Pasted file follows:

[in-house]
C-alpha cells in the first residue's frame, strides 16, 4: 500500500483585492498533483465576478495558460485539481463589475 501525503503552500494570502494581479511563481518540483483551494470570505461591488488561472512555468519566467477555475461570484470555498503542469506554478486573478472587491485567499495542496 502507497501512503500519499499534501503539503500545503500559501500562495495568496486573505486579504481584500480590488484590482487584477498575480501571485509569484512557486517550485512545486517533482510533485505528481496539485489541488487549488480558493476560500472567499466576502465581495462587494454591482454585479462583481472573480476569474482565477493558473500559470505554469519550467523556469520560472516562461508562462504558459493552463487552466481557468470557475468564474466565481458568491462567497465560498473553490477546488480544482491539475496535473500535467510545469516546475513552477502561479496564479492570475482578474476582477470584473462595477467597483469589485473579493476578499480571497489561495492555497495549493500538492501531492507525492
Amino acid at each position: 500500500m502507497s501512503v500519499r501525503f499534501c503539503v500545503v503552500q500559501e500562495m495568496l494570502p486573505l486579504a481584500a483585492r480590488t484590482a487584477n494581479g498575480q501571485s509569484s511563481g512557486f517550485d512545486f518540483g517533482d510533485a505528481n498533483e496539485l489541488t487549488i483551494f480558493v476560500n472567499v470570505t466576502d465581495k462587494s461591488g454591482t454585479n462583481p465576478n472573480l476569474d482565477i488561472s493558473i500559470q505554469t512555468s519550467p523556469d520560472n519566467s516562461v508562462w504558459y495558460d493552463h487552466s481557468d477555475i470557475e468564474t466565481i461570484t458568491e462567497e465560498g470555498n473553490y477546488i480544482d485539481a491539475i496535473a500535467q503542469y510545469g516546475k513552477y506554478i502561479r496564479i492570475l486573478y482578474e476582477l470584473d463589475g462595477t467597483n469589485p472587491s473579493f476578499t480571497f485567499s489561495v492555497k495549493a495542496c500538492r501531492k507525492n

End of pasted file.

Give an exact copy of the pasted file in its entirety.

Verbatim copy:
[in-house]
C-alpha cells in the first residue's frame, strides 16, 4: 500500500483585492498533483465576478495558460485539481463589475 501525503503552500494570502494581479511563481518540483483551494470570505461591488488561472512555468519566467477555475461570484470555498503542469506554478486573478472587491485567499495542496 502507497501512503500519499499534501503539503500545503500559501500562495495568496486573505486579504481584500480590488484590482487584477498575480501571485509569484512557486517550485512545486517533482510533485505528481496539485489541488487549488480558493476560500472567499466576502465581495462587494454591482454585479462583481472573480476569474482565477493558473500559470505554469519550467523556469520560472516562461508562462504558459493552463487552466481557468470557475468564474466565481458568491462567497465560498473553490477546488480544482491539475496535473500535467510545469516546475513552477502561479496564479492570475482578474476582477470584473462595477467597483469589485473579493476578499480571497489561495492555497495549493500538492501531492507525492
Amino acid at each position: 500500500m502507497s501512503v500519499r501525503f499534501c503539503v500545503v503552500q500559501e500562495m495568496l494570502p486573505l486579504a481584500a483585492r480590488t484590482a487584477n494581479g498575480q501571485s509569484s511563481g512557486f517550485d512545486f518540483g517533482d510533485a505528481n498533483e496539485l489541488t487549488i483551494f480558493v476560500n472567499v470570505t466576502d465581495k462587494s461591488g454591482t454585479n462583481p465576478n472573480l476569474d482565477i488561472s493558473i500559470q505554469t512555468s519550467p523556469d520560472n519566467s516562461v508562462w504558459y495558460d493552463h487552466s481557468d477555475i470557475e468564474t466565481i461570484t458568491e462567497e465560498g470555498n473553490y477546488i480544482d485539481a491539475i496535473a500535467q503542469y510545469g516546475k513552477y506554478i502561479r496564479i492570475l486573478y482578474e476582477l470584473d463589475g462595477t467597483n469589485p472587491s473579493f476578499t480571497f485567499s489561495v492555497k495549493a495542496c500538492r501531492k507525492n